Bloomberg News

U.S. Corporate Credit Risk Climbs as Italy Borrowing Costs Surge

November 27, 2011

Nov. 25 (Bloomberg) -- A benchmark gauge of U.S. credit risk rose to the highest level in seven weeks as Italy’s borrowing costs surged at an auction, stoking concern that Europe’s debt crisis is spreading.

The Markit CDX North America Investment Grade Index of credit default swaps, which investors use to hedge against losses on corporate debt or to speculate on creditworthiness, added 1.4 basis points to a mid-price of 147.3 basis points at 8:23 a.m. in New York, the highest level since Oct. 5, according to index administrator Markit Group Ltd.

Italy had to pay almost 7 percent to sell six-month bills at an auction today, fanning investor concern that the world’s fourth-biggest borrower may struggle to finance its debt. The cost of insuring European sovereign bonds against default rose to a record, increasing concern that the region’s debt crisis will curb the U.S. economic recovery.

The index, which typically rises as investor confidence deteriorates and falls as it improves, has increased from a two- month low of 113.4 on Oct. 27 as investors wager that Europe’s fiscal crisis will infect bank balance sheets worldwide.

Credit swaps pay the buyer face value if a borrower fails to meet its obligations, less the value of the defaulted debt. A basis point equals $1,000 annually on a contract protecting $10 million of debt.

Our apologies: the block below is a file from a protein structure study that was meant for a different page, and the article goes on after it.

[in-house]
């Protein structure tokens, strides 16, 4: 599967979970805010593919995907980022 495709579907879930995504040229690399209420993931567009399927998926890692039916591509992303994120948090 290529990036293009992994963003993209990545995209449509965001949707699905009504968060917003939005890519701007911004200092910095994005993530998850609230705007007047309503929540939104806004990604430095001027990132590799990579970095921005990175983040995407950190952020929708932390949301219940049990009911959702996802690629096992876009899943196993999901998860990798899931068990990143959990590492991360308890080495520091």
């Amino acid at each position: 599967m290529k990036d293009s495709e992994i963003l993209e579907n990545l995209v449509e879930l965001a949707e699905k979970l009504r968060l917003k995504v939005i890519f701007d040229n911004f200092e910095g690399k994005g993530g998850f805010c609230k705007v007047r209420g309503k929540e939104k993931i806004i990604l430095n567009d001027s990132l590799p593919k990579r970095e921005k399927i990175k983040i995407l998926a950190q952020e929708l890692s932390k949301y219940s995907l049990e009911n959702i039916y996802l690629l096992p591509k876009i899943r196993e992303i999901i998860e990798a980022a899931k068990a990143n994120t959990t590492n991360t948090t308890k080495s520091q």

Investor confidence in U.S. high-yield, high-risk debt fell to the lowest level since Oct. 6. The Markit Group Ltd. CDX North America High Yield Index , a credit-default swaps index which falls as investor confidence deteriorates, dropped 0.5 percentage point to 87.3 percent of face value as of 8:37 a.m. in New York.

Interest-rate swap spreads, a measure of stress in credit markets, rose. The difference between the two-year swap rate and the comparable-maturity Treasury note yield increased 1.25 basis points to 55.75 basis points as of 8:43 a.m. in New York, according to data compiled by Bloomberg. The measure, which gains when investors favor government bonds, has risen from 32.5 on Oct. 31. A basis point is 0.01 percentage point.

To contact the reporter on this story: John Parry in New York at jparry5@bloomberg.net

To contact the editor responsible for this story: Pierre Paulden at ppaulden@bloomberg.net


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